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Note from the editor - 30 November

Glenn Freeman  |  30 Nov 2019Text size  Decrease  Increase  |  
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Will Westpac's sacking of its CEO and chairman be enough to staunch the wounds inflicted by its shocking breach of trust?

Westpac's AUSTRAC scandal this week claimed two senior scalps, as Brian Hartzer quit and chairman Lindsay Maxsted's impending departure emerged. But the worst may be yet to come for the bank, Morningstar equity analyst Nathan Zaia said this week.

Some have argued Westpac's admission of guilt in working with AUSTRAC for months before it went public should count in the bank's favour when the regulator decides the final penalty. Commonwealth Bank was far slower to admit any wrongdoing before eventually accepting a $700 million fine for anti-money laundering breaches.

But the Westpac case is a far more sordid affair. News of transactions between a bank and child pornographers grabs the attention in a more visceral way and will likely last longer in the public consciousness.

Westpac's share price declines since news of the scandal broke have seen the bank's value – at least on paper – slashed by $7 billion. Even if the penalty levied by the regulator hits $2 billion, it's not make-or-break for the bank. But income investors may be underwhelmed by Westpac's dividends in the near future, Zaia says.

Moving from the financial sector to the other top Australian GDP contributor, iron ore exports, our Fund Spy this week looks at how some of the biggest managers view the likes of BHP and Rio Tinto. Morningstar analysts believe China's weaker demand for steel means the worst is yet to come for iron ore miners as the price of the steel ingredient continues to pull back from its $120 peak set in mid-2019. Portfolio tweaks over the past 18 months by Schroders, Pendal and others suggest similarly bearish views.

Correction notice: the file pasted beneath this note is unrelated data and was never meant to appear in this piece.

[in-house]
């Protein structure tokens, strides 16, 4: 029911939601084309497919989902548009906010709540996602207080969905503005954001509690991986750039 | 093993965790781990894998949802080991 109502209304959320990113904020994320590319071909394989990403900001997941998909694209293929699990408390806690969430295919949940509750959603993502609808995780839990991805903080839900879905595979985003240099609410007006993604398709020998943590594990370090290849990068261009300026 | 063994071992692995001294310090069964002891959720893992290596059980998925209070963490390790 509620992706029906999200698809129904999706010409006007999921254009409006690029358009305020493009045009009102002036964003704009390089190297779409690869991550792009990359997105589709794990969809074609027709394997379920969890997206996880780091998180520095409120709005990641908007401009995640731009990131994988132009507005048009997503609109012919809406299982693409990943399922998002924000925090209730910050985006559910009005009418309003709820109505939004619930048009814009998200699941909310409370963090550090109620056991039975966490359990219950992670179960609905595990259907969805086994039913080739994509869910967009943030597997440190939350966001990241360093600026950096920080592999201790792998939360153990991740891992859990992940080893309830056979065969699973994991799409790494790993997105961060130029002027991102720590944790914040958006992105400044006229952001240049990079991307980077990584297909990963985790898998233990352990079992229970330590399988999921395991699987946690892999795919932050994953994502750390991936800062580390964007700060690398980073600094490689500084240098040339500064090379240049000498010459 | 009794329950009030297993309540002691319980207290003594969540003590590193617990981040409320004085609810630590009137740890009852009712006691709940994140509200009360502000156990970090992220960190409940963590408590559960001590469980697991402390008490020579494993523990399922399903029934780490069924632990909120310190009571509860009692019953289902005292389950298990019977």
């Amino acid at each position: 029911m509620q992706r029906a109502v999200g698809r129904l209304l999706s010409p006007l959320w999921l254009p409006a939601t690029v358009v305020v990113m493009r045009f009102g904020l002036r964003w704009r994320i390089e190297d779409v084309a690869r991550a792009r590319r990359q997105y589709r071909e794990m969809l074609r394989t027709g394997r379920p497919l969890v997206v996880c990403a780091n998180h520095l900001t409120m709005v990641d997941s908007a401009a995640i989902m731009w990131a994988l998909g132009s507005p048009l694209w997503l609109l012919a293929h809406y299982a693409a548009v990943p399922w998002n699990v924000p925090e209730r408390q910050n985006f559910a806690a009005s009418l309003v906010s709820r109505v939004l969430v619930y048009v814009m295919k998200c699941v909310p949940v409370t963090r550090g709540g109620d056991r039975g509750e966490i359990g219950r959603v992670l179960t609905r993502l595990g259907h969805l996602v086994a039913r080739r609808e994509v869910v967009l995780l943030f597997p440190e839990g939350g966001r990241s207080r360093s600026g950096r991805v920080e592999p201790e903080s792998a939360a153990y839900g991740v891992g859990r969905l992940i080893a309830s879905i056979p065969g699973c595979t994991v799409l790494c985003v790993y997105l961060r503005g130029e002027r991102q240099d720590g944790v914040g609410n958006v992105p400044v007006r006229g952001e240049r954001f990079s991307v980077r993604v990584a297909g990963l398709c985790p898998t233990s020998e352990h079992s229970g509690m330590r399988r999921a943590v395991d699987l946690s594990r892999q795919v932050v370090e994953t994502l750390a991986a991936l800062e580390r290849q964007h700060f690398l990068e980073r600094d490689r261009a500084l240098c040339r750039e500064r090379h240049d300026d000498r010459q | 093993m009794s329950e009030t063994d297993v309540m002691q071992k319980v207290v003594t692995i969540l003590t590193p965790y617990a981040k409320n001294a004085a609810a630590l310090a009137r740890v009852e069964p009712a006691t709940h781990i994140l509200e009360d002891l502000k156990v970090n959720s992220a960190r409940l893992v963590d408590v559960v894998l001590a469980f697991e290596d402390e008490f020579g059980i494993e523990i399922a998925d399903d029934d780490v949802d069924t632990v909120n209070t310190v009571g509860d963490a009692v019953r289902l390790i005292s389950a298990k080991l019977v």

On a more positive note, we looked offshore at some of the compelling share prices of cruise line operators. Big names Carnival, Royal Caribbean and Norwegian Cruise Line are all trading considerably below Morningstar US's fair value estimates.

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Berkshire Hathaway's mandatory filing of its portfolio holdings with the US Securities and Exchange Commission has also unearthed a few undervalued stocks – a rarity given the hordes of investors who attempt to mirror Warren Buffett's investment picks.

Closer to home, the communications sector was one of the ASX's biggest gainers of the week, up 6 per cent. Telstra's share price ticked up by about 8 per cent following a positive market response to the telco's investor update on Wednesday. Morningstar analyst Brian Han summed up as "reassuring" and "welcome news" Telstra's re-affirmation of its guidance for fiscal 2020.

Han this week also explained his positive outlook on Nine Entertainment's streaming video on demand platform, Stan. Disney+ has now launched in Australia alongside incumbents Netflix and Stan. Other SVOD players are set to enter the fray in 2020, but Han believes Stan could be the last man standing.

Index investing featured this week too, as Morningstar US head of passive strategies Alex Bryan debunked seven of the most common arguments against index funds. And Anthony Fensom discussed the more than two-fold growth in Australian fixed income ETFs over the past five years.

Peter Warnes's Your Money Weekly this week sounds a cautionary note on a different type of listed investment vehicle, LICs and LITs, particularly given his belief the market is at or nearing its peak.

Earlier in the week, Warnes expanded on comments from an earlier edition of YMW, as we discussed Treasury's Retirement Income Review consultation paper. Warnes floated the idea of a 10 per cent tax rate for workers over age 65 as a counter to Treasurer Josh Frydenberg's warning of a Baby Boomer “time-bomb”.

Warm regards,
Glenn Freeman

is senior editor for Morningstar Australia

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